Paul McGonagle was one of the leaders of the Mullen’s gang in Boston during the mob war, along with Pat Nee. The Mullen’s were primarily a crew of up to 60 members that specialized in armed robbery, among other things.

As the mob war ground on, with losses mounting on both sides, hits and near misses on the leadership of both sides began to take its toll. Innocent people were targetted also, mainly in cases of mistaken identity. One such hit involved Donald McGonagle, Paul’s brother who looked like Paul, who wasnt involved in any crime, a law abiding citizen.

According to Kevin Weeks:

“One day Jimmy (Bulger) was driving down Seventh Street in South Boston when he saw Paulie driving toward him. Jimmy pulled up beside him, window to window and called his name. As Paulie looked over, Jimmy shot him right between the eyes. Only at that moment, just as he pulled the trigger, Jimmy realized it wasn’t Paulie. It was Donald, the only one who wasn’t involved in anything.”

Bulger drove straight to Billy O’Sullivan’s house on Savin Hill Avenue, Billy O’Sullivan was Bulger’s mentor and an enforcer for the Killeen gang. Bulger told Billy O’Sullivan, who was at the stove cooking, “I shot the wrong one. I shot Donald.” Billy looked up from the stove and said, ‘Don’t worry about it. He wasn’t healthy anyway. He smoked. He would have gotten lung cancer. How do you want your pork chops?’”

The death of his brother enraged Paul McGonagle who was convinced that Billy O’Sullivan was involved with his brothers shooting. Paul McGonagle personally ambushed and killed Billy O’Sullivan in revenge.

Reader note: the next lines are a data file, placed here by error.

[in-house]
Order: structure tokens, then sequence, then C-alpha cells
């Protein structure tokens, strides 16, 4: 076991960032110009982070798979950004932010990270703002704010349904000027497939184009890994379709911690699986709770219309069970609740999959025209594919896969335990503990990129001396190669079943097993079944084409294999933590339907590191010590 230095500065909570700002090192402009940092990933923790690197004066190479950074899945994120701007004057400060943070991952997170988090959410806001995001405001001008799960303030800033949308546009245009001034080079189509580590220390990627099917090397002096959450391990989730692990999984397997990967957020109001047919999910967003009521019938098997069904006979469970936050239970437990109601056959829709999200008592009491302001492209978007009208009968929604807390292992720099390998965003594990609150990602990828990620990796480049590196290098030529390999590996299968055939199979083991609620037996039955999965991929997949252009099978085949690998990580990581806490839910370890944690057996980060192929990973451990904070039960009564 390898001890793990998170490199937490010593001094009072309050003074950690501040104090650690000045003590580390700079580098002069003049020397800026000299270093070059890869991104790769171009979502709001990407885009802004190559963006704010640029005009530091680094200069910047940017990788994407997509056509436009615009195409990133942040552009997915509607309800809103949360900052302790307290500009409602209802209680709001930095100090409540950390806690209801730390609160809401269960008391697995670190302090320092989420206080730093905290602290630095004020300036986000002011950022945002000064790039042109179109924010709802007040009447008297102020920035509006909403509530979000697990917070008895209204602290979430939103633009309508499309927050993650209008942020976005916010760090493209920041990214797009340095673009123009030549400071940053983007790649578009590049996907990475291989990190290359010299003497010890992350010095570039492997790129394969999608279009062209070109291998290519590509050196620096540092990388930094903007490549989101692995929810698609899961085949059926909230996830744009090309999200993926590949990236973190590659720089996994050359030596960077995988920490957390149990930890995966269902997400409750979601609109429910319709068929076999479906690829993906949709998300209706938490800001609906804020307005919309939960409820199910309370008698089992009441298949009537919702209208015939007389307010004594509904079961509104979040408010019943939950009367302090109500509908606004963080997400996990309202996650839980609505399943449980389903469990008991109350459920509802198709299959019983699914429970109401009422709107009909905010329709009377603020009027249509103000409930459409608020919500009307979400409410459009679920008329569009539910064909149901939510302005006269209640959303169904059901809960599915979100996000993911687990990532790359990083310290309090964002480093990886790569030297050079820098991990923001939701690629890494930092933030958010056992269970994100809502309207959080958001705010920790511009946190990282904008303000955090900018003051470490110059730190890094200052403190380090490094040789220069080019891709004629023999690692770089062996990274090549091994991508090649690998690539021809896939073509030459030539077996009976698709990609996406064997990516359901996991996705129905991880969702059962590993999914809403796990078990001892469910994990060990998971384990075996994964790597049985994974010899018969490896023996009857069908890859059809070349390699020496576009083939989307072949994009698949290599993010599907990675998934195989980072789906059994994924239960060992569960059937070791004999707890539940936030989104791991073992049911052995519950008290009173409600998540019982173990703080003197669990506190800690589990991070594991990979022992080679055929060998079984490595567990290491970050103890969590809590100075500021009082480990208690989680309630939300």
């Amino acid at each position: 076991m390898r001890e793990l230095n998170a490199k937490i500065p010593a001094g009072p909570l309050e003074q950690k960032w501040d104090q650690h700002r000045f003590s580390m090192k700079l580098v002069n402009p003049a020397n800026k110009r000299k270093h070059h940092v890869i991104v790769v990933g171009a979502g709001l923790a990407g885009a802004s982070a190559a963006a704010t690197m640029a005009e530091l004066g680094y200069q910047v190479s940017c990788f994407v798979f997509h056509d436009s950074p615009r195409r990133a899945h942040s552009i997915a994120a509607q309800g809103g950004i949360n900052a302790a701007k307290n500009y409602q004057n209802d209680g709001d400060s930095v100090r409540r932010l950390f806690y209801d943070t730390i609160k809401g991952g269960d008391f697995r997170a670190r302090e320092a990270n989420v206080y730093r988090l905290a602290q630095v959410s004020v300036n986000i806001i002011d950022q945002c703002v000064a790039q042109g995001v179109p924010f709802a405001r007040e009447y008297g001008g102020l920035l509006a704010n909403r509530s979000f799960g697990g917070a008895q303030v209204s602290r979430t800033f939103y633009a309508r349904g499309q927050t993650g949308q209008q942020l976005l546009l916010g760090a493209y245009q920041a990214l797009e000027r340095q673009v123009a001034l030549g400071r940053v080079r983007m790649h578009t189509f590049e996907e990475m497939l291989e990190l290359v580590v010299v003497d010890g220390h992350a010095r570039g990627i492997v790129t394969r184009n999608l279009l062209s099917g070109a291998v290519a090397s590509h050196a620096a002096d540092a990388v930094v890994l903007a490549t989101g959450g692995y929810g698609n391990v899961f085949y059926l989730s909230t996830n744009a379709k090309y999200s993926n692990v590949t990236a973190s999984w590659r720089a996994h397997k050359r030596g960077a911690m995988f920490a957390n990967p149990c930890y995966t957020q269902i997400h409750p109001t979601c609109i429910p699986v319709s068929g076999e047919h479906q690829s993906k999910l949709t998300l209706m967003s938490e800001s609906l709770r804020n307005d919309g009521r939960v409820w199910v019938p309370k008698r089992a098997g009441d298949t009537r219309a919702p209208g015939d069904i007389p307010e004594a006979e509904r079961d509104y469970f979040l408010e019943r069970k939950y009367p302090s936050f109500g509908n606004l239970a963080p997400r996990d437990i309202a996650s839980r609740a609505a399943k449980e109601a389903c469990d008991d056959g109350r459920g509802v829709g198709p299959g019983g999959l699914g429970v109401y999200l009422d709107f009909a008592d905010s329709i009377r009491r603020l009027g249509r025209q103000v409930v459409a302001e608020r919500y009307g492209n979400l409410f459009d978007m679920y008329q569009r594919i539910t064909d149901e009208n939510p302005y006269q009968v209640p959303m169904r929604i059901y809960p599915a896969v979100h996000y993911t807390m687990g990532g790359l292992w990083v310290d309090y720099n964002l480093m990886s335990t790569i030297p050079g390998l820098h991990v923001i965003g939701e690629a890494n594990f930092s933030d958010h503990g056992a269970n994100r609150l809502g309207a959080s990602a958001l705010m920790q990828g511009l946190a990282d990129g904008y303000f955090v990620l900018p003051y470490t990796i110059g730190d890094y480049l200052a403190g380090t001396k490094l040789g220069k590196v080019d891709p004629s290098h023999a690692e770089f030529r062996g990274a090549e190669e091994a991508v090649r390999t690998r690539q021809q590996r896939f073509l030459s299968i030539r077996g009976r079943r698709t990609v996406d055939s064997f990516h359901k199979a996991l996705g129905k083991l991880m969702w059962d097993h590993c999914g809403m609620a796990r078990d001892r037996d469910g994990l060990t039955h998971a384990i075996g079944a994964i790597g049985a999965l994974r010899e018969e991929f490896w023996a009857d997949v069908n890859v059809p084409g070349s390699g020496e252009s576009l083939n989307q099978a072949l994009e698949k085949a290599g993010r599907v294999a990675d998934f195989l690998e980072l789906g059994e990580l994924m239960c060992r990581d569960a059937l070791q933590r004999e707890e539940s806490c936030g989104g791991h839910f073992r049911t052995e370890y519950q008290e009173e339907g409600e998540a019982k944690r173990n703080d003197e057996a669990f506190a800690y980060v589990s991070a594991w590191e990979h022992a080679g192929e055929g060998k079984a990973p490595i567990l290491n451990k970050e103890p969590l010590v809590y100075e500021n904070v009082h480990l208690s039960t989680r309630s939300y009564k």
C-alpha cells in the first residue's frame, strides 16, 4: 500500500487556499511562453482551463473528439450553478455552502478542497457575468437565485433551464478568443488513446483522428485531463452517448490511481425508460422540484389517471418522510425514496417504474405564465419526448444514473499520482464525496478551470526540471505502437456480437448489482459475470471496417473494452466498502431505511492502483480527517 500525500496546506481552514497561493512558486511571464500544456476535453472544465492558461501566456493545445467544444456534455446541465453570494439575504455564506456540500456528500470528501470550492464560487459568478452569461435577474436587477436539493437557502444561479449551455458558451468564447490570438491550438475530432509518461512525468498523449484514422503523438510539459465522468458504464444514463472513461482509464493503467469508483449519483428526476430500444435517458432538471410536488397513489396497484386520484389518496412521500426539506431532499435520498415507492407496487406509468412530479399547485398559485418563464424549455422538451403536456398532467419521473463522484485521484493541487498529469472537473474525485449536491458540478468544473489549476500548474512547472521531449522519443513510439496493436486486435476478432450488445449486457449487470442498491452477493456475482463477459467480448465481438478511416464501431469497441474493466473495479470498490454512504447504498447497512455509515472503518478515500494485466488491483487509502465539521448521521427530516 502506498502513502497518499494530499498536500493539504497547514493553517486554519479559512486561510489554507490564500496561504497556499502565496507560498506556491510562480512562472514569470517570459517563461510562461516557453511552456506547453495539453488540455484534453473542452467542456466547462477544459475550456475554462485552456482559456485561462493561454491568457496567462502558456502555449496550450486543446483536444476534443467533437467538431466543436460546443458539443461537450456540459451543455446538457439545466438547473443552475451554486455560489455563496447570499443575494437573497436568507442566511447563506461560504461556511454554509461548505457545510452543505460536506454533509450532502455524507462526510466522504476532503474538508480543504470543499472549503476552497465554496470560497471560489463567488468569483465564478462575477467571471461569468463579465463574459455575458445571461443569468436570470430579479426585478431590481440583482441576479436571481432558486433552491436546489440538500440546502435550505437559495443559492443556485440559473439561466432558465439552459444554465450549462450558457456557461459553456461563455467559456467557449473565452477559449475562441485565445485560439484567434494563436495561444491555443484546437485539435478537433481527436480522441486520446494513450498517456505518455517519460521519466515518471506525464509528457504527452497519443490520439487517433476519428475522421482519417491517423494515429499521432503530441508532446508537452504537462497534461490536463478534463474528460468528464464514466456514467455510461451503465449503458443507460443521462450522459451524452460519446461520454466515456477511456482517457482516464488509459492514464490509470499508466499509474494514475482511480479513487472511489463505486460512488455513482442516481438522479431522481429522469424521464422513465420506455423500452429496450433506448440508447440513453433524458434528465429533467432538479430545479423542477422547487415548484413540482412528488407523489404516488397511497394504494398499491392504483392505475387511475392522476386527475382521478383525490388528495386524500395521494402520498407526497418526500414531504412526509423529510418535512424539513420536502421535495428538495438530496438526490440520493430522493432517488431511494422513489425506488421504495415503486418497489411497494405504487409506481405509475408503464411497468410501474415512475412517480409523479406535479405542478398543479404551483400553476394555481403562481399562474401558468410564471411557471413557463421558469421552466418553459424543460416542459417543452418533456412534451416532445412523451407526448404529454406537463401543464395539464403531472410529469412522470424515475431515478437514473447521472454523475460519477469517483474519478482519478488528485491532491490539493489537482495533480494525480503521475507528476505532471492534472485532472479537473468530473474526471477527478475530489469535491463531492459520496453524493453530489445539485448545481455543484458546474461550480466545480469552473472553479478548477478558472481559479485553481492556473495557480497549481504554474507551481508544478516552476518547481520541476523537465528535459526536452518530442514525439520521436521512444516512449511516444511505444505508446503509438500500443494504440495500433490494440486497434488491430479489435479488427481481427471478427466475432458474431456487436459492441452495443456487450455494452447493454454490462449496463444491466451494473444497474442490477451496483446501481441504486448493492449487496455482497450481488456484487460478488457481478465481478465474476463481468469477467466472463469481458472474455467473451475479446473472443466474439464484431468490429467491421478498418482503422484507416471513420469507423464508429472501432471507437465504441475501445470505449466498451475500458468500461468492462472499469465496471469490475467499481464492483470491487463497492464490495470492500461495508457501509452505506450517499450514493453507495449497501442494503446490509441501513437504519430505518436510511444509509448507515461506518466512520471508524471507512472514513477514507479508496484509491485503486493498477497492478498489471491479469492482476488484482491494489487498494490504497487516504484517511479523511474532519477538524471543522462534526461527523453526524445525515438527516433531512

Eventually the Killeen’s found themselves outgunned by the Mullen’s, the Mullen’s having picked off other key members of the Killeen’s, including the leader Donald Killeen. Members of the Mullen’s wanted Bulger dead too but a sit down was called and all sides agreed to peace.

However in 1974 Paul McGonagle went missing. He was shot twice in the head by Whitey Bulger and buried in a shallow grave on Tenean Beach, where his body remained buried for 20 years. Stephen “The Rifleman” Flemmi alleged in his testimony that the FBI knew that McGonagle’s body was there but said nothing. Flemmi said that him, John Connolly and Whitey Bulger sometimes met at the beach, where Bulger would make a remark about it. Flemmi also said that when him and Bulger would drive past the spot and the tide was coming in Bulger would say “drink up Paulie”

McGonagles family would later sue the FBI. McGonagle’s son Sean said he met Bulger when he was 17 years old and said “They were steely blue (eyes). They were scary. They had nothing in them. They had no soul.” He says, “He wanted to let me know who runs the town and I made a mistake and you don’t want to make another with him.”


Owen Forsyth

Web Designer, Teacher, Artist, Writer, 3D, Modeling & Visual Effects, DJ

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